Mr. O' Connell,
in moving for leave to bring in a Bill to place the Charitable Bequests and Donations of Roman Catholics in Great Britain on the same footing with those of Protestant Dissenters, observed, that the necessity of the measure was obvious, and the propriety of remedying the evil which existed equally obvious. In Ireland, the Bequests or Donations of Roman Catholics, for charitable or benevolent purposes were fully protected, and with the exception of some expense for the renewal of the names of Trustees, when the former ones died or retired, they enjoyed the same privileges as the Protestants or Dissenters. In England the case was very different. Here the Legislature, in the repeal of various penal laws which affected the Catholics, as well as in the great Relief Bill itself, had proceeded on the principle, not of repealing the Acts, but of repealing the oaths imposed by these Acts, and substituting other oaths to be taken in their place. The consequence was, that in various Statutes, and particularly in those which related to Charities, and what were in former times called superstitious uses, the penalties remained, and the grievances under which the Catholics laboured did not come under the provisions of the Relief Bill. The result was, that although 395 even the Jews were protected in the disposal of their property for benevolent purposes, the Catholic trustee could not be called to account in a Court of Equity for a violation of his trust. There might be some doubt whether the Crown was at liberty to claim the money as a forfeiture; but there was none that the trustee could not be rendered accountable. Having thus briefly explained the law as it existed on this subject, and the grievances to which the Catholic was subjected, he thought it not too much to ask leave to bring in a Bill to place the Catholic on the same footing as the Dissenter. He disclaimed all intention of attempting to touch the Statute of Mortmain, or in any way affect the rights of Protestants.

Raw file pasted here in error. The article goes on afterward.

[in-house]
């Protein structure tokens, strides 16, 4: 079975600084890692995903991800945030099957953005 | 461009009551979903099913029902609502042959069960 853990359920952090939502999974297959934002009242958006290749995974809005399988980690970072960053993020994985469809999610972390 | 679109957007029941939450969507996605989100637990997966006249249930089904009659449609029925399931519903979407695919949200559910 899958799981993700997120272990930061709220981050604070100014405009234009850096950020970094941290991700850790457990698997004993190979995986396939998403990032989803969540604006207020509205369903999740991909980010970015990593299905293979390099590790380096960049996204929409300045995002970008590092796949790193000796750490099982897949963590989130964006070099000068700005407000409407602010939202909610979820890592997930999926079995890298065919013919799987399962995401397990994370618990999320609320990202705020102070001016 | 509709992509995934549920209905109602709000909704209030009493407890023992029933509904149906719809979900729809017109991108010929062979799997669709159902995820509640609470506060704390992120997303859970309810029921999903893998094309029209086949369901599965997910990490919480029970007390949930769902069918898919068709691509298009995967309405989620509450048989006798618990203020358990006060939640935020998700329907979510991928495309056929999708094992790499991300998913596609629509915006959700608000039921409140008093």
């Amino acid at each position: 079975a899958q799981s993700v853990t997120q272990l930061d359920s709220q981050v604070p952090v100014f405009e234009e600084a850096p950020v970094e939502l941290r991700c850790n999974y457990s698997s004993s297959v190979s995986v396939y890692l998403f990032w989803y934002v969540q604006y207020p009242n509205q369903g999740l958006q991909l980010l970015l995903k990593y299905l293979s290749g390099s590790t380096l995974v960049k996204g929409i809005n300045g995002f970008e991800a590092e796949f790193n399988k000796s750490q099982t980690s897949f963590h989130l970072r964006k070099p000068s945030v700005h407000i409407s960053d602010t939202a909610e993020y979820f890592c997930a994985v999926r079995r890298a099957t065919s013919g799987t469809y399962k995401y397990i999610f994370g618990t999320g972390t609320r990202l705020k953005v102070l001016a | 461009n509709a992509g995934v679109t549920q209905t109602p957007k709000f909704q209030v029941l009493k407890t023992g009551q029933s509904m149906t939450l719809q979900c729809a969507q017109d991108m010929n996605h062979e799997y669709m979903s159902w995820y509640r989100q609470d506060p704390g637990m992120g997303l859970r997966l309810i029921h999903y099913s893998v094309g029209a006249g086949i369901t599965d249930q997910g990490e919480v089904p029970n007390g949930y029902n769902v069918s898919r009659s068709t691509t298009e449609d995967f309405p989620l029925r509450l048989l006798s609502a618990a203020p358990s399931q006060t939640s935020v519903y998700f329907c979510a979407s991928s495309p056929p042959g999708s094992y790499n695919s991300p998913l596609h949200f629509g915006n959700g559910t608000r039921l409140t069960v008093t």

§ Sir C. Wetherell
did not intend to oppose the learned Gentleman's Motion; but he could have wished to know what description of charitable bequests he desired to have protected—whether they were for the purpose of building chapels, or increasing monastic institutions? The hon. Member had not, in fact, told them whether he did not propose to support donations for superstitious uses, nor had he explained what those superstitious uses meant. He was willing to allow the Bill to be brought in, but he reserved any opinion on its merits until he had a fuller explanation of the details.
The Solicitor General
understood the Relief Bill to be intended to place the Catholics on the same footing as other Dissenters, but. not as Protestant Dissenters. If the hon. and learned Gentleman wished by this Bill to go further, and confer on them new rights, then the question was one of great importance, and required due consideration.
The Attorney General
also guarded himself against any assent to the principle of the Bill by suffering it to be brought in, and declared his ignorance of the precise meaning which the learned Gentleman attached to the words superstitious uses.
§ Mr. O'Connell
in reply, said, he merely wished to protect the donations of the benevolent for charitable purposes, and he could assure the House it had no reference to monastic institutions, for the Relief Bill forbade it. His intention was, to have the Bill printed, and if it were then opposed, he should not press it for the present Session, but take the sense of the House on it in the ensuing Session.
§ Leave given to bring in the Bill.